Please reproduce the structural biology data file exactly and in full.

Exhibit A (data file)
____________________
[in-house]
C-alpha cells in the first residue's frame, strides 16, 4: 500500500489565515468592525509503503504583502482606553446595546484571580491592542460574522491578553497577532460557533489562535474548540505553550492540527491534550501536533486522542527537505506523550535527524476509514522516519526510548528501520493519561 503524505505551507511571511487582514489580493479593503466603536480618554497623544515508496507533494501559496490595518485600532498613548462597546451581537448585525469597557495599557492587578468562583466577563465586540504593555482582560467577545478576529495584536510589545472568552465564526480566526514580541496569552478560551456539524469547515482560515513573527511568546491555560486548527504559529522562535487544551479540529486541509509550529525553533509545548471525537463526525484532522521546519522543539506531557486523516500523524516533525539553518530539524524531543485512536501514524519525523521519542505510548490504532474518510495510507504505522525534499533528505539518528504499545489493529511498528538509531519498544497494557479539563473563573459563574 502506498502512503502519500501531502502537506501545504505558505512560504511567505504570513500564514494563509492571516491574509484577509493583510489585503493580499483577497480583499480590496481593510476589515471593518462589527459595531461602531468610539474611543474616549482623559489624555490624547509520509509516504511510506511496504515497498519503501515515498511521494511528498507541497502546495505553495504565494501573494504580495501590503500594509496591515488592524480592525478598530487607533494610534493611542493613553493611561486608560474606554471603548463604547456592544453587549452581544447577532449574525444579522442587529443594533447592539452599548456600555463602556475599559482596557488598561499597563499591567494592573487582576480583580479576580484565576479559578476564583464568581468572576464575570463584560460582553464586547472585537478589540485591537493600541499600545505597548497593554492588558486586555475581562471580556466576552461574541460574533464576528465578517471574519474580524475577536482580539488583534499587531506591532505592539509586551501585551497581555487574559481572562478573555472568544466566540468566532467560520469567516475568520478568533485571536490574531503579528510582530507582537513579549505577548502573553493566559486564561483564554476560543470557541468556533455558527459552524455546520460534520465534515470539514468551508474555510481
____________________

[in-house]
C-alpha cells in the first residue's frame, strides 16, 4: 500500500489565515468592525509503503504583502482606553446595546484571580491592542460574522491578553497577532460557533489562535474548540505553550492540527491534550501536533486522542527537505506523550535527524476509514522516519526510548528501520493519561 503524505505551507511571511487582514489580493479593503466603536480618554497623544515508496507533494501559496490595518485600532498613548462597546451581537448585525469597557495599557492587578468562583466577563465586540504593555482582560467577545478576529495584536510589545472568552465564526480566526514580541496569552478560551456539524469547515482560515513573527511568546491555560486548527504559529522562535487544551479540529486541509509550529525553533509545548471525537463526525484532522521546519522543539506531557486523516500523524516533525539553518530539524524531543485512536501514524519525523521519542505510548490504532474518510495510507504505522525534499533528505539518528504499545489493529511498528538509531519498544497494557479539563473563573459563574 502506498502512503502519500501531502502537506501545504505558505512560504511567505504570513500564514494563509492571516491574509484577509493583510489585503493580499483577497480583499480590496481593510476589515471593518462589527459595531461602531468610539474611543474616549482623559489624555490624547509520509509516504511510506511496504515497498519503501515515498511521494511528498507541497502546495505553495504565494501573494504580495501590503500594509496591515488592524480592525478598530487607533494610534493611542493613553493611561486608560474606554471603548463604547456592544453587549452581544447577532449574525444579522442587529443594533447592539452599548456600555463602556475599559482596557488598561499597563499591567494592573487582576480583580479576580484565576479559578476564583464568581468572576464575570463584560460582553464586547472585537478589540485591537493600541499600545505597548497593554492588558486586555475581562471580556466576552461574541460574533464576528465578517471574519474580524475577536482580539488583534499587531506591532505592539509586551501585551497581555487574559481572562478573555472568544466566540468566532467560520469567516475568520478568533485571536490574531503579528510582530507582537513579549505577548502573553493566559486564561483564554476560543470557541468556533455558527459552524455546520460534520465534515470539514468551508474555510481